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Quality Care

Cognitive Behavioral Therapy (CBT)

A goal of cognitive behavioral therapy (CBT) is not simply to diagnose a person with a mental health disorder, but to look at the person as a whole, and assist in the displacement of maladaptive thoughts, coping skills, emotions and behaviors, with more constructive and adaptive ones (Gatchel & Rollings, 2008). Techniques are also learned to help challenge and replace errors in thinking, otherwise known as cognitive distortions. These can look like thoughts such as, overgeneralizing, magnifying negatives, minimizing positives and catastrophizing; replacement of these with more realistic and effective thoughts, will in turn decrease self-defeating behavior and emotional distress Hassett & Gevirtz (2009).

CBT has a foundational basis formed from a combination of the basic principles from cognitive and behavioral psychology (Beck, 2011). CBT is a "problem-focused" and "action-oriented" form of therapy, treating specific issues relating to a diagnosed mental health disorder. Therapist's will assist and work together with the individual to find and practice the most effective strategies to address the identified goals, therefore decreasing the symptoms of said disorder (Schacter et al., 2010). 

Review studies found CBT alone, is effective for treating less severe forms of depression, (Gartlehner et al., 2017), anxietypost-traumatic stress disorder, (McGuire et al., 2014), substance abuseeating disorders, major depressive disorder, and borderline personality disorder (Davidson et al., 2014). However, research further suggests, CBT is most effective when combined with medication (Hassett & Gevirtz 2009). CBT is also recommended as the top-line of therapy for the majority of psychological disorders in children and adolescents, including conduct disorder and aggression (Hollon et al.,)(Benjamin et al., 2011). 

  1. Beck JS (2011), Cognitive behavior therapy: Basics and beyond (2nd ed.), New York, NY: The Guilford Press, pp. 19–20

  2. Benjamin CL, Puleo CM, Settipani CA, et al. (2011), "History of cognitive-behavioral therapy in youth", Child and Adolescent Psychiatric Clinics of North America,  (2): 179–189, 

  3. Davidson, Kate; Gumley, Andrew; Millar, Humera; Drummond, Leigh; Macaulay, Fiona; Tyrer, Peter; Seivewright, Helen; Tata, Philip; Norrie, John; Palmer, Stephen; Murray, Heather (2006). "A Randomized Controlled Trial of Cognitive Behavior Therapy for Borderline Personality Disorder: Rationale for Trial, Method, and Description of Sample". Journal of Personality Disorders.  (5): 431–449.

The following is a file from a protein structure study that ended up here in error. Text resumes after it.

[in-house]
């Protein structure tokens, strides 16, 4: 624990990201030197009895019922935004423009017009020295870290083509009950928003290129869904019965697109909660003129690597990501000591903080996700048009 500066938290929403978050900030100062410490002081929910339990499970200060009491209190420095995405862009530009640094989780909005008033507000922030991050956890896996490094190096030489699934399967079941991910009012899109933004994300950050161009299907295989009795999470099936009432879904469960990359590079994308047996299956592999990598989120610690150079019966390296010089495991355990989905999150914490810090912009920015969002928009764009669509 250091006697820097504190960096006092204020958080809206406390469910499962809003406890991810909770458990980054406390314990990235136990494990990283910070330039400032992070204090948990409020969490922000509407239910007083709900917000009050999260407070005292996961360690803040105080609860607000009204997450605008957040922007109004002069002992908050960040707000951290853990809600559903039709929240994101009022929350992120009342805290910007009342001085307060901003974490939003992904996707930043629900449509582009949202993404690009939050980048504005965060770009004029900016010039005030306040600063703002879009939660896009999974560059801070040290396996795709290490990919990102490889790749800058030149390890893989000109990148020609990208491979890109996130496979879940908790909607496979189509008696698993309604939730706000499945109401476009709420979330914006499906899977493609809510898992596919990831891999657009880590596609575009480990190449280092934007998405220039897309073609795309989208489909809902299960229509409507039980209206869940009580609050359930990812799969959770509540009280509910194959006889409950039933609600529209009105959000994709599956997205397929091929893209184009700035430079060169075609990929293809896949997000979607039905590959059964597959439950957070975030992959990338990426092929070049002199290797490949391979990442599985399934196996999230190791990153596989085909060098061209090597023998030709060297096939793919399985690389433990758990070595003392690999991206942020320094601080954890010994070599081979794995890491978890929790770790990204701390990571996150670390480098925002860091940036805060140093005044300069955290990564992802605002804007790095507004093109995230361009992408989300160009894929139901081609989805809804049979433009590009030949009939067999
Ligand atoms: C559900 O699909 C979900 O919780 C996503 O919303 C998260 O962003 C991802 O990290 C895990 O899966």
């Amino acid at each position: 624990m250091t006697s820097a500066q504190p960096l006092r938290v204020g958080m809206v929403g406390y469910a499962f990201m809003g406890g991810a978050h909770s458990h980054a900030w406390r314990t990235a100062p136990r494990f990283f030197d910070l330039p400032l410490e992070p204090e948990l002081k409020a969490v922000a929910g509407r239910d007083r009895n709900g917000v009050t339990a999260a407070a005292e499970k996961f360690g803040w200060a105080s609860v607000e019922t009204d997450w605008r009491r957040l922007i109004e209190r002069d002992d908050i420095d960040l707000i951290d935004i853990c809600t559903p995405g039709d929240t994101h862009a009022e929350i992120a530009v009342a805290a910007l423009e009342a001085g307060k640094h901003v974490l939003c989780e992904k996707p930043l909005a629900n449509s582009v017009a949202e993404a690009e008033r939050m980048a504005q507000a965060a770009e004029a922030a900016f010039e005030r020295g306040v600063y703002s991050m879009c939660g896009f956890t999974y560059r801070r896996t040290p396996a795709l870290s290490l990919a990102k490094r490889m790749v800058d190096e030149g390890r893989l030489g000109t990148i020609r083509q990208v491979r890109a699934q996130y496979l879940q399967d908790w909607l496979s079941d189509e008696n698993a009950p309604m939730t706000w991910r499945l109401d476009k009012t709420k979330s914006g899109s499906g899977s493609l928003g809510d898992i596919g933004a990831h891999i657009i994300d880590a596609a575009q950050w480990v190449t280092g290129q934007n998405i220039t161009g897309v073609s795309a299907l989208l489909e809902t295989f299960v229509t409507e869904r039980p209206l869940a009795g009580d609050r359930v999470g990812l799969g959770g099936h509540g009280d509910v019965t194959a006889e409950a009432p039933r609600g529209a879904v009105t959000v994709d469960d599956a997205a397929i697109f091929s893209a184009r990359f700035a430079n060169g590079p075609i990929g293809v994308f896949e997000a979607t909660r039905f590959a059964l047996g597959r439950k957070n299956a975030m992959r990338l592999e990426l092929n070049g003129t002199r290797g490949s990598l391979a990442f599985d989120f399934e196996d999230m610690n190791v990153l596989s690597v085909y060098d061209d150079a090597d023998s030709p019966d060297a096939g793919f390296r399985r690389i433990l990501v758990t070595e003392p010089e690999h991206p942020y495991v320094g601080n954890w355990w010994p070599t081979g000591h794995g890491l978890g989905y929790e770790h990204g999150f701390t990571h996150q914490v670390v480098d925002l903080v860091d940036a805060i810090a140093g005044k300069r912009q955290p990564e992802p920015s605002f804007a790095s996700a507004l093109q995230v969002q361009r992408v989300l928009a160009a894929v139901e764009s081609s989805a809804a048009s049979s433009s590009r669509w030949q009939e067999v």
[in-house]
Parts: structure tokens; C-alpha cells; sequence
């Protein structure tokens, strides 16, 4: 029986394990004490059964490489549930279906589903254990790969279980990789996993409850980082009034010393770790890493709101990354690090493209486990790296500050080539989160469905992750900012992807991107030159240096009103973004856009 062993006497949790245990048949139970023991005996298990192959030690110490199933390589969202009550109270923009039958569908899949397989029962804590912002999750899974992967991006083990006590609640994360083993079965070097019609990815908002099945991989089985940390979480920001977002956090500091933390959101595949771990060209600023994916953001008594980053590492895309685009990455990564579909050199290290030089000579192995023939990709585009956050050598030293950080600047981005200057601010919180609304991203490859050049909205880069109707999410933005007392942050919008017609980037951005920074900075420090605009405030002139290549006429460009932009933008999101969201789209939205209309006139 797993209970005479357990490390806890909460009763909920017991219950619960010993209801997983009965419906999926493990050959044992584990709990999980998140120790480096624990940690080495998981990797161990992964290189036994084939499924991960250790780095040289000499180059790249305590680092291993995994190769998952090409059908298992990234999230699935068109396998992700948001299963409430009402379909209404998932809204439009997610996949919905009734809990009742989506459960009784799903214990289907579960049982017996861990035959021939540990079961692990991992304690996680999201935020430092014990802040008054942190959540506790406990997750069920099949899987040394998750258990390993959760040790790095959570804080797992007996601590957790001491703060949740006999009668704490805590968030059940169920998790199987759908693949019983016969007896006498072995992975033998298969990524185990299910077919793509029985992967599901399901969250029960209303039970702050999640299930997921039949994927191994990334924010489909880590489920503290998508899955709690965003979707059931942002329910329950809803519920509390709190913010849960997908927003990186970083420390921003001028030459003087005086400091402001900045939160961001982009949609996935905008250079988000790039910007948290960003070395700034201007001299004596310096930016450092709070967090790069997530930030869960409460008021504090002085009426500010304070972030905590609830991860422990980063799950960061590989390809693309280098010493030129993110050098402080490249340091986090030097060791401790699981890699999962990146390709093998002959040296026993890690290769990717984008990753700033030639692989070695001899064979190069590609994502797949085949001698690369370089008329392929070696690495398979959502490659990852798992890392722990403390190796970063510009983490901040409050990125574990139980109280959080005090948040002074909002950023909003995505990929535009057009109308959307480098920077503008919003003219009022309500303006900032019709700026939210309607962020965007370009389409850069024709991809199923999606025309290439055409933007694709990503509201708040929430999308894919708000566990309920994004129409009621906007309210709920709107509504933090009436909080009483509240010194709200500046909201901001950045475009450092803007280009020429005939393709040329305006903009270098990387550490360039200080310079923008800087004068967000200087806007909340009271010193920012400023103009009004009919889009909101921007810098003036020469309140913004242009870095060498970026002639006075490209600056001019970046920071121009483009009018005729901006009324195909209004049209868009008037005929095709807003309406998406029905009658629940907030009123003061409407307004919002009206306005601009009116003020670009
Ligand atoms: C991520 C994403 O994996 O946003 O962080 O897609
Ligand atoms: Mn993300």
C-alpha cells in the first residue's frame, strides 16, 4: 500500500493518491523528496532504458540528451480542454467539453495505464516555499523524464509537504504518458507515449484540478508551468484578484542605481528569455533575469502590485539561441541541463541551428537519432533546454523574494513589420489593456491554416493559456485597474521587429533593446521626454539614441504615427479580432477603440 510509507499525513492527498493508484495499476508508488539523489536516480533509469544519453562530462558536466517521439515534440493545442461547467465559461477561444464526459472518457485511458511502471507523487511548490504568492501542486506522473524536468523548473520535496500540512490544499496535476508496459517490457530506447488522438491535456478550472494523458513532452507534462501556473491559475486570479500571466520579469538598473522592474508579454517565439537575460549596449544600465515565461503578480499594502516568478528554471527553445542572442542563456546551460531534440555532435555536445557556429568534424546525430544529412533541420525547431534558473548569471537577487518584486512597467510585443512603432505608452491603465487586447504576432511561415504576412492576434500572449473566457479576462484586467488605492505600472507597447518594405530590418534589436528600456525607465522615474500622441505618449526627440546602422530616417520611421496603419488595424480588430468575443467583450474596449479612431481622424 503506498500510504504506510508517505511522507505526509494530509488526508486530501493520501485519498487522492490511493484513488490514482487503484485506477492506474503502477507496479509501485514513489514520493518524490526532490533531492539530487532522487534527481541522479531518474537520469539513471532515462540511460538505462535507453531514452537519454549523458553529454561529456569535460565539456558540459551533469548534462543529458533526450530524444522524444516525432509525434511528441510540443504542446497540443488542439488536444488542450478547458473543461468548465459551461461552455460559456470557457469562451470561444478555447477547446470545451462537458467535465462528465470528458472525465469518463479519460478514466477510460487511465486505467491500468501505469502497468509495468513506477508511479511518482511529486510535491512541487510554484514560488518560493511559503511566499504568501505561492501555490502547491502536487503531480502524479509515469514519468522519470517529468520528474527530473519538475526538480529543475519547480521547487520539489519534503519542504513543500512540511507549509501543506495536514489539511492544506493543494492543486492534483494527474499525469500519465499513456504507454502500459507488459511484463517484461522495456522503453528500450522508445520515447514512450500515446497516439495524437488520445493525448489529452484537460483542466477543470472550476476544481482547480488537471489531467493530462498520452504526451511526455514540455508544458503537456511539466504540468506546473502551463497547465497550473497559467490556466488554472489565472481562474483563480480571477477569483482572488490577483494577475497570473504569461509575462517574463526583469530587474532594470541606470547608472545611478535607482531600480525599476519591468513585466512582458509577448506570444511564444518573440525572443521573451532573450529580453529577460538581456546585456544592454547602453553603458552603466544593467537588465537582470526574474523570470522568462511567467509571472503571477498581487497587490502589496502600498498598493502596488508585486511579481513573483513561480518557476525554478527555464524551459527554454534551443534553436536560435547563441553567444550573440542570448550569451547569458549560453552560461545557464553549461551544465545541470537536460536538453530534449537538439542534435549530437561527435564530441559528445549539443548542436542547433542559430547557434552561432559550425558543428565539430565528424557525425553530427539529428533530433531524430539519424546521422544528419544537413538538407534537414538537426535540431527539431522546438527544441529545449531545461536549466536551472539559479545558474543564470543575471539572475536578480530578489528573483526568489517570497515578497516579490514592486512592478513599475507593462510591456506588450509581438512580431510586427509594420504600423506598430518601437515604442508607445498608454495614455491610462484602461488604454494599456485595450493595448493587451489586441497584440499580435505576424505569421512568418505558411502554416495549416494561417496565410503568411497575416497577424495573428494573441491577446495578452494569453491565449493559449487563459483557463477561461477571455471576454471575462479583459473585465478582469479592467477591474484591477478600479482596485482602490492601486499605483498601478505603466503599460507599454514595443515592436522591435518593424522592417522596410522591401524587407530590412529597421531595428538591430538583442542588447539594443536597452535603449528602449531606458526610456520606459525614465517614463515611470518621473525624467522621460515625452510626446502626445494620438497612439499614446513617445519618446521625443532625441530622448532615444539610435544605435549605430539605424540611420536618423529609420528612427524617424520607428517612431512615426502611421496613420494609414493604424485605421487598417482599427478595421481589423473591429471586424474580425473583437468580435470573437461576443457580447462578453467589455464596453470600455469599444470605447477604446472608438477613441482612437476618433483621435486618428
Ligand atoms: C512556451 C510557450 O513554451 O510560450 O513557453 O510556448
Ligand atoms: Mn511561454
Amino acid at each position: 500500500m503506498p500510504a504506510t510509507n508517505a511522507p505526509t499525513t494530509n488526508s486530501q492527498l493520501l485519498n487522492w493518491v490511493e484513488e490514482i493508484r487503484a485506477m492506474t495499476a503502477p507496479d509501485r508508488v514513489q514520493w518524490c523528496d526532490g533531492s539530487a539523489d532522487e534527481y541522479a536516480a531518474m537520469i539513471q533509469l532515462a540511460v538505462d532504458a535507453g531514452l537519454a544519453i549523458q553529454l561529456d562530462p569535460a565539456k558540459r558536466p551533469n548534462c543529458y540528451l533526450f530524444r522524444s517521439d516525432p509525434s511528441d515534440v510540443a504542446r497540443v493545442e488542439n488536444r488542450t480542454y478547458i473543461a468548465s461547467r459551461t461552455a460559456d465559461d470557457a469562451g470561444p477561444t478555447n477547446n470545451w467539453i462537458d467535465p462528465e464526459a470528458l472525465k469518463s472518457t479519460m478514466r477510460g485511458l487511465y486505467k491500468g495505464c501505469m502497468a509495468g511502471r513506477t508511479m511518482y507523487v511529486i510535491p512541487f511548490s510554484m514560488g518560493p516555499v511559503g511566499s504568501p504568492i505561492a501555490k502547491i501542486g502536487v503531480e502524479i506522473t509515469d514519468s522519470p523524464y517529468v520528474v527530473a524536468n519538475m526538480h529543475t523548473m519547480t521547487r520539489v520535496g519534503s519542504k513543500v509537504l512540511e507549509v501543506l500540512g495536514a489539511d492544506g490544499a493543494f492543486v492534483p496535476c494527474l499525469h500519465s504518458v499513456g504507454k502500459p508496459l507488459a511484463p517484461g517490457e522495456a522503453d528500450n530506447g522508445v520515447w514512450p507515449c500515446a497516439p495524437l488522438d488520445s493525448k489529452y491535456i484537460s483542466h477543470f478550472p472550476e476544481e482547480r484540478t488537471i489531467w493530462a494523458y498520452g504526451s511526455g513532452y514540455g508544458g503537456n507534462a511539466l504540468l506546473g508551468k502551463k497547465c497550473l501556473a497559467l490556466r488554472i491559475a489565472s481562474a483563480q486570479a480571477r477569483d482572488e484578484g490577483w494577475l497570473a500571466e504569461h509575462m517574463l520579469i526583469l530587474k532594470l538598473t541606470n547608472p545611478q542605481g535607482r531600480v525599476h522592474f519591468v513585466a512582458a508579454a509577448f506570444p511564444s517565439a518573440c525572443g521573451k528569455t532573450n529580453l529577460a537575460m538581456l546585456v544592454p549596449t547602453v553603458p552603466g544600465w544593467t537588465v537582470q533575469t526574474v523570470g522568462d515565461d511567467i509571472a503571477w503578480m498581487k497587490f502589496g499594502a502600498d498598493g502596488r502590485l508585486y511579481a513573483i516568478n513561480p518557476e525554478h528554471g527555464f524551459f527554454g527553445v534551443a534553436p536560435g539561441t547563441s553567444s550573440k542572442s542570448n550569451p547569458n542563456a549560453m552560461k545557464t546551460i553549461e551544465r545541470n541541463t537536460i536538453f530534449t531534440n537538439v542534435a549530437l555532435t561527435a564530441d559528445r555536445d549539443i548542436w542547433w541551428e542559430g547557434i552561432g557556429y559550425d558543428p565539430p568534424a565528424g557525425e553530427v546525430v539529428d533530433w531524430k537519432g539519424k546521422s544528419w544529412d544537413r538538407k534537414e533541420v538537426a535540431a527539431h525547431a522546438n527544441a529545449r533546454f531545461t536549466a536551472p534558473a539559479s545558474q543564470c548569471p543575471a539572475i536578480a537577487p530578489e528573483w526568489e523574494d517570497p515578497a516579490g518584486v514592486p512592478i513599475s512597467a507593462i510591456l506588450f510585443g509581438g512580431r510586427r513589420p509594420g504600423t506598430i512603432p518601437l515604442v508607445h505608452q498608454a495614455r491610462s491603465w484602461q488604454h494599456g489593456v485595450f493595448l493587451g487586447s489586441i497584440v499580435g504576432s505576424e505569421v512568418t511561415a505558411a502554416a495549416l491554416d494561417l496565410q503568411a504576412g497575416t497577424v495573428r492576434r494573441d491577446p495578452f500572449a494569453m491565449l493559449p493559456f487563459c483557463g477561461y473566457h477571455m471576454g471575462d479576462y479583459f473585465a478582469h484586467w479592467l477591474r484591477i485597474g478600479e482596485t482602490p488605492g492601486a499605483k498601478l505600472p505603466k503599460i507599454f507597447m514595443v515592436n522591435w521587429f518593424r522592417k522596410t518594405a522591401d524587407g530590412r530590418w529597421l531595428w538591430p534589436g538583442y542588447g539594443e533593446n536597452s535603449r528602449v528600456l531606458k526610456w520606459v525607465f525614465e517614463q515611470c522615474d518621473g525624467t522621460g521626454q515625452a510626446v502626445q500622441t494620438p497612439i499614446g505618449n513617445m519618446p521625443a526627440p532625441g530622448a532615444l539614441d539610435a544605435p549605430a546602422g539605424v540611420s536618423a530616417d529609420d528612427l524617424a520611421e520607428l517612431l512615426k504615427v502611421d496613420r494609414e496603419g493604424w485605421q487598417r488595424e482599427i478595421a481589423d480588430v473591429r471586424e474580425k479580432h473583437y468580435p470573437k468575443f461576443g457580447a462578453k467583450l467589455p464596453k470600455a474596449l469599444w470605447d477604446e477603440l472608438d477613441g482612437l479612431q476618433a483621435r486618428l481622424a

4. Gartlehner, Gerald; Wagner, Gernot; Matyas, Nina; Titscher, Viktoria; Greimel, Judith; Lux, Linda; Gaynes, Bradley N; Viswanathan, Meera; Patel, Sheila (June 2017). "Pharmacological and non-pharmacological treatments for major depressive disorder: review of systematic reviews". BMJ Open.  (6): e014912.

  5. Gatchel RJ, Rollings KH (2008). "Evidence-informed management of chronic low back pain with cognitive behavioral therapy". The Spine Journal.  (1): 40–4.

  6. Hassett AL, Gevirtz RN (May 2009). "Nonpharmacologic treatment for fibromyalgia: patient education, cognitive-behavioral therapy, relaxation techniques, and complementary and alternative medicine". Rheumatic Diseases Clinics of North America.  (2): 393–407. 

  7. Hayes SC, Villatte M, Levin M, Hildebrandt M (2011). "Open, aware, and active: contextual approaches as an emerging trend in the behavioral and cognitive therapies". Annual Review of Clinical Psychology.  (1): 141–68. 

  8. Hollon SD, Beck AT. Lambert MJ (ed.). Bergin and Garfield's Handbook of Psychotherapy.

  9. McGuire, Joseph F.; Piacentini, John; Brennan, Erin A.; Lewin, Adam B.; Murphy, Tanya K.; Small, Brent J.; Storch, Eric A. (2014). "A meta-analysis of behavior therapy for Tourette Syndrome". Journal of Psychiatric Research. : 106–112

  10. Schacter DL, Gilbert DT, Wegner DM (2010), Psychology (2nd ed.), New York: Worth Pub, p. 600

Cognitive Behavioral Therapy: Service
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